Food: Try this veggie dip at the next tailgate party (recipe)
GRILLED VEGETABLE DIP
Make this Middle Eastern-flavored dip several hours or up to a day in advance.
2 pounds medium-size eggplants
2 large red bell peppers, cut in half, ribs and seed pod removed
1 large red onion, peeled and cut in half
1 medium jalapeno pepper
3 tablespoons olive oil
1 1/2 teaspoons kosher salt
1 large head of garlic, top cut to expose cloves
2 tablespoons lemon juice
1/2 cup plain whole yogurt
1 teaspoon crumbled dried mint
1 tablespoon pomegranate molasses or a drizzle of honey, optional
1 tablespoon roughly chopped mint, for garnish
1 tablespoon roughly chopped parsley, for garnish
1. Place eggplant, bell pepper, onion and jalapeno pepper on a sheet pan. Sprinkle 2 tablespoons of olive oil and 1/2 teaspoon salt on the vegetables. Toss to coat. Wrap the head of garlic in foil.
2. Put whole eggplants, bell pepper and onion halves, the whole jalapeno and the foil-wrapped head of garlic on a barbecue grate over hot coals. Turning the vegetables frequently, cook until the skin is completely blackened and charred and the vegetables begin to soften and collapse, about 10 minutes. The garlic should be soft when pressed. Set aside to cool.
3. Cut eggplants in quarters top to bottom; carefully separate the flesh from skin with a spoon or paring knife. Discard charred skin. Chop the rest of the vegetables roughly with a large knife or in a food processor, and put it in a fine-meshed sieve to drain excess liquid.
4. Transfer vegetable mixture to a mixing bowl. Press cloves to remove the softened garlic and add to mixing bowl. Add remaining tablespoon of salt, lemon juice, olive oil, yogurt and dried mint. Mix well, and set aside to rest for a few minutes. Check seasoning and adjust.
5. Put mixture in a low serving bowl. Drizzle with pomegranate molasses, if using, and remaining 1 tablespoon olive oil. Sprinkle with chopped mint and parsley.
Football season is upon us, and when it comes to tailgates and game-watching parties, people tend to think of hamburgers, steaks, brats and hot dogs for grill entrees. Instead, move the meat over and make room for vegetables. Why not try zucchini, eggplant, asparagus, bell peppers or portabella mushrooms? Grilling vegetables caramelizes them and brings out a sweetness not typically found in other cooking preparations.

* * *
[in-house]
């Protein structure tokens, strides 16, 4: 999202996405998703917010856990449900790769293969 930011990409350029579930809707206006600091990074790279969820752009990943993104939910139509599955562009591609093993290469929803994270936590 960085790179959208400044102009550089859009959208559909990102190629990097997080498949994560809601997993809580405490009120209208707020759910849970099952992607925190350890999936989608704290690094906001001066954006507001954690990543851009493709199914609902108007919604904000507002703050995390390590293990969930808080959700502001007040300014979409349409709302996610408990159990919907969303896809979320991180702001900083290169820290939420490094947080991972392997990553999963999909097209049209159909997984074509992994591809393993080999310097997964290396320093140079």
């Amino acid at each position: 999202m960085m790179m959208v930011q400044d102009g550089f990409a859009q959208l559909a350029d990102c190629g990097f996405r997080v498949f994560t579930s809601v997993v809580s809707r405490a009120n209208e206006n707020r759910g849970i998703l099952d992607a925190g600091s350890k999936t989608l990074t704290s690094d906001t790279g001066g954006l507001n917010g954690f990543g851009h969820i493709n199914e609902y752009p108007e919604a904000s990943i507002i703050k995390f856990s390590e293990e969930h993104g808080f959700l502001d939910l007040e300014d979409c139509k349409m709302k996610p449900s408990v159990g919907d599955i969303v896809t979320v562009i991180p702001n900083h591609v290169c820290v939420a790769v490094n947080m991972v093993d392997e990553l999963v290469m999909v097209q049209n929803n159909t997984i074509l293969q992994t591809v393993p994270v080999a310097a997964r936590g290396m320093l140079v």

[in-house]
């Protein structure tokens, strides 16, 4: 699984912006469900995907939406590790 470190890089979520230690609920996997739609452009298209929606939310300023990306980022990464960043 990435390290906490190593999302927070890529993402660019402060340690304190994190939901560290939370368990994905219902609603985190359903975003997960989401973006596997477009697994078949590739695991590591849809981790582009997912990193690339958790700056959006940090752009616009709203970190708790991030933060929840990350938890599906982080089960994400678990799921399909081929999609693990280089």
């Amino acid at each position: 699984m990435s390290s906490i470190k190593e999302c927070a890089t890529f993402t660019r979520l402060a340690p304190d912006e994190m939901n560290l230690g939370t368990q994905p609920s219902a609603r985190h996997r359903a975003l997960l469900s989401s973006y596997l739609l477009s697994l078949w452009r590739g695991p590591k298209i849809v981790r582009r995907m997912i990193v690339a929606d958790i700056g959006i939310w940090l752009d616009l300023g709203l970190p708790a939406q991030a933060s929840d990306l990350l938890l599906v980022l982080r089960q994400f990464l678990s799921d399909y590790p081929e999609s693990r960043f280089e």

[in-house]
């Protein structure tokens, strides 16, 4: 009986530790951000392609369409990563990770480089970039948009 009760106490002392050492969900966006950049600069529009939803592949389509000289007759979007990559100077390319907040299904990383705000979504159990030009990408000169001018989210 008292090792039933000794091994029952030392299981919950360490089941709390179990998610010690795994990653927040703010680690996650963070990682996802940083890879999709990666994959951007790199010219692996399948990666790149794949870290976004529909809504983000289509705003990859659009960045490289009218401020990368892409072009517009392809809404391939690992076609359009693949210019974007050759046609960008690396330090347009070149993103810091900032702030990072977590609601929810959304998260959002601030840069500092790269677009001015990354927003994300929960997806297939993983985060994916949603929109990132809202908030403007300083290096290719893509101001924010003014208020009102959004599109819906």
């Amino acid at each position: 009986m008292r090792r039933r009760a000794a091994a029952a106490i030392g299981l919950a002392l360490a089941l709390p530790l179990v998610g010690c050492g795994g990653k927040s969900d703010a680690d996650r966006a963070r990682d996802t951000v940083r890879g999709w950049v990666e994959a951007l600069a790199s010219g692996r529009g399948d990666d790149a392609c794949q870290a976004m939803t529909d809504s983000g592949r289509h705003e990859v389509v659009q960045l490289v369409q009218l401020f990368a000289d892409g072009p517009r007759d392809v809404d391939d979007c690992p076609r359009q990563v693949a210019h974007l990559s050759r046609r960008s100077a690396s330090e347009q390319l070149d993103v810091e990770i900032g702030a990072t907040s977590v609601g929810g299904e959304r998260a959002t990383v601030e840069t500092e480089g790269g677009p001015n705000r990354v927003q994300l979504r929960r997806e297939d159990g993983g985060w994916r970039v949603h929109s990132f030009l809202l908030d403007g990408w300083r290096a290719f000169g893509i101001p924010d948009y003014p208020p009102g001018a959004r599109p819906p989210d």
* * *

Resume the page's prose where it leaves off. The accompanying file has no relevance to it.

Even if you’re not a sports fan, grilling offers an opportunity to prepare vegetables in a quick and different way. Many people think everything tastes better on the grill, which also can hold true for vegetables. Some people don’t like eggplant, zucchini or asparagus — until they try it grilled! Taste is not the only benefit. Vegetables cook so quickly on the grill that they retain much of their vitamin and nutrient content.
To prepare vegetables, have the grill warm, but not as hot as you would for grilling meat. Lightly brush the vegetables with olive oil and put them directly on the grill, turning until tender. Try larger hunks, like half a green pepper, large slices of squash or portabella mushroom caps, which are large enough to sit on the grates without falling through. A grill basket, aluminum foil pan or kabobs also can be used.
If you prefer steamed veggies, wrap them in aluminum foil with a little olive oil and your favorite marinade or spices. Seal and place on grill, turning occasionally, for 10 to 12 minutes or until veggies are tender.
Experiment with different spices, marinades and sauces when preparing vegetables, and don’t be afraid to try various flavors. Store-bought mixes and marinades may have extra sodium, sugar and calories compared to a specialized homemade version. Balsamic vinegar or other flavored vinegars are great for drizzling over grilled vegetables or using in a marinade. As always, practice safe grilling techniques and food safety.
The next time you plan to fire up the grill, remember to invite some vegetables to the party.
Angela Shelf Medearis is an award-winning children’s author, culinary historian and the author of seven cookbooks. Her new cookbook is “The Kitchen Diva’s Diabetic Cookbook.” Her website is http://www.divapro.com. To see how-to videos, recipes and much, much more, Like Angela Shelf Medearis, The Kitchen Diva! on Facebook. Recipes may not be reprinted without permission from Angela Shelf Medearis.
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Another sign that things are returning to normal goes up on the grassy lawn at Two Rivers Park in Glenwood Springs Wednesday evening — with an eye toward a full return next summer.